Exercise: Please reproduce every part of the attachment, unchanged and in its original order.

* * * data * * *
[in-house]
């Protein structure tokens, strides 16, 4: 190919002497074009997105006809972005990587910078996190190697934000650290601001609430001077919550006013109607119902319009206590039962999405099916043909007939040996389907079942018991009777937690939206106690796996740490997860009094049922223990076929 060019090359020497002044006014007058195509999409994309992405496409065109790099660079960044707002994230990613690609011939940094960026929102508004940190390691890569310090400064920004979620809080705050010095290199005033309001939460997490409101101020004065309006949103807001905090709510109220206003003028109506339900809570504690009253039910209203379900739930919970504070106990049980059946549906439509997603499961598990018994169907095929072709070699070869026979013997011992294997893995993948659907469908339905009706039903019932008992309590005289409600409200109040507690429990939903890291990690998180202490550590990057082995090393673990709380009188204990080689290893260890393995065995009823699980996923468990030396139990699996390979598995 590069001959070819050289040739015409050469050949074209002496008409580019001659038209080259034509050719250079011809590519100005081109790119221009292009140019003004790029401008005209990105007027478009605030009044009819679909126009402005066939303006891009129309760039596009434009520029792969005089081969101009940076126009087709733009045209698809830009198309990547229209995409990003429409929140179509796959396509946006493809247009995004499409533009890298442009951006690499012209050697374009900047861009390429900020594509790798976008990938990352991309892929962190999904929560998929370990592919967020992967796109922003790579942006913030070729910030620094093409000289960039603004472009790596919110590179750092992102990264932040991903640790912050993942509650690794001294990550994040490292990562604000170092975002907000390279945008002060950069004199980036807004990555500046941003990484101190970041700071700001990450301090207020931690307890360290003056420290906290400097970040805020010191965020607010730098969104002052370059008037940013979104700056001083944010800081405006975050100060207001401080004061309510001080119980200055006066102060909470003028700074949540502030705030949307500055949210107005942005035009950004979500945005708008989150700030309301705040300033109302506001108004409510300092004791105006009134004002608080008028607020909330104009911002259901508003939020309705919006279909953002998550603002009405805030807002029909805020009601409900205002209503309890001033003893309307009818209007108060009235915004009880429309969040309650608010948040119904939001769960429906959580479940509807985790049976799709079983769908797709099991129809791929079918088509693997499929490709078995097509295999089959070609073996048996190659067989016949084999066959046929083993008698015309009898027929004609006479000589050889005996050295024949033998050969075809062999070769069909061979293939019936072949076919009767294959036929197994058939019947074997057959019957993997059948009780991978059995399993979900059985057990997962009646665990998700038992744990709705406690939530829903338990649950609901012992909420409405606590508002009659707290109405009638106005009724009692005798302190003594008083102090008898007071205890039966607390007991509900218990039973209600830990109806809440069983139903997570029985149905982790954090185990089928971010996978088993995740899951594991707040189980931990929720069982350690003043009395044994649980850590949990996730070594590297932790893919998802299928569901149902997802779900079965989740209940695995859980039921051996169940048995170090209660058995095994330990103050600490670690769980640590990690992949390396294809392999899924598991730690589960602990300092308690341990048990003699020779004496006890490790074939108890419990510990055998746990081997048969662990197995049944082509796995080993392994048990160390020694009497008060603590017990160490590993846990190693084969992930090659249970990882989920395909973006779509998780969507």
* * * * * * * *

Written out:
[in-house]
């Protein structure tokens, strides 16, 4: 190919002497074009997105006809972005990587910078996190190697934000650290601001609430001077919550006013109607119902319009206590039962999405099916043909007939040996389907079942018991009777937690939206106690796996740490997860009094049922223990076929 060019090359020497002044006014007058195509999409994309992405496409065109790099660079960044707002994230990613690609011939940094960026929102508004940190390691890569310090400064920004979620809080705050010095290199005033309001939460997490409101101020004065309006949103807001905090709510109220206003003028109506339900809570504690009253039910209203379900739930919970504070106990049980059946549906439509997603499961598990018994169907095929072709070699070869026979013997011992294997893995993948659907469908339905009706039903019932008992309590005289409600409200109040507690429990939903890291990690998180202490550590990057082995090393673990709380009188204990080689290893260890393995065995009823699980996923468990030396139990699996390979598995 590069001959070819050289040739015409050469050949074209002496008409580019001659038209080259034509050719250079011809590519100005081109790119221009292009140019003004790029401008005209990105007027478009605030009044009819679909126009402005066939303006891009129309760039596009434009520029792969005089081969101009940076126009087709733009045209698809830009198309990547229209995409990003429409929140179509796959396509946006493809247009995004499409533009890298442009951006690499012209050697374009900047861009390429900020594509790798976008990938990352991309892929962190999904929560998929370990592919967020992967796109922003790579942006913030070729910030620094093409000289960039603004472009790596919110590179750092992102990264932040991903640790912050993942509650690794001294990550994040490292990562604000170092975002907000390279945008002060950069004199980036807004990555500046941003990484101190970041700071700001990450301090207020931690307890360290003056420290906290400097970040805020010191965020607010730098969104002052370059008037940013979104700056001083944010800081405006975050100060207001401080004061309510001080119980200055006066102060909470003028700074949540502030705030949307500055949210107005942005035009950004979500945005708008989150700030309301705040300033109302506001108004409510300092004791105006009134004002608080008028607020909330104009911002259901508003939020309705919006279909953002998550603002009405805030807002029909805020009601409900205002209503309890001033003893309307009818209007108060009235915004009880429309969040309650608010948040119904939001769960429906959580479940509807985790049976799709079983769908797709099991129809791929079918088509693997499929490709078995097509295999089959070609073996048996190659067989016949084999066959046929083993008698015309009898027929004609006479000589050889005996050295024949033998050969075809062999070769069909061979293939019936072949076919009767294959036929197994058939019947074997057959019957993997059948009780991978059995399993979900059985057990997962009646665990998700038992744990709705406690939530829903338990649950609901012992909420409405606590508002009659707290109405009638106005009724009692005798302190003594008083102090008898007071205890039966607390007991509900218990039973209600830990109806809440069983139903997570029985149905982790954090185990089928971010996978088993995740899951594991707040189980931990929720069982350690003043009395044994649980850590949990996730070594590297932790893919998802299928569901149902997802779900079965989740209940695995859980039921051996169940048995170090209660058995095994330990103050600490670690769980640590990690992949390396294809392999899924598991730690589960602990300092308690341990048990003699020779004496006890490790074939108890419990510990055998746990081997048969662990197995049944082509796995080993392994048990160390020694009497008060603590017990160490590993846990190693084969992930090659249970990882989920395909973006779509998780969507």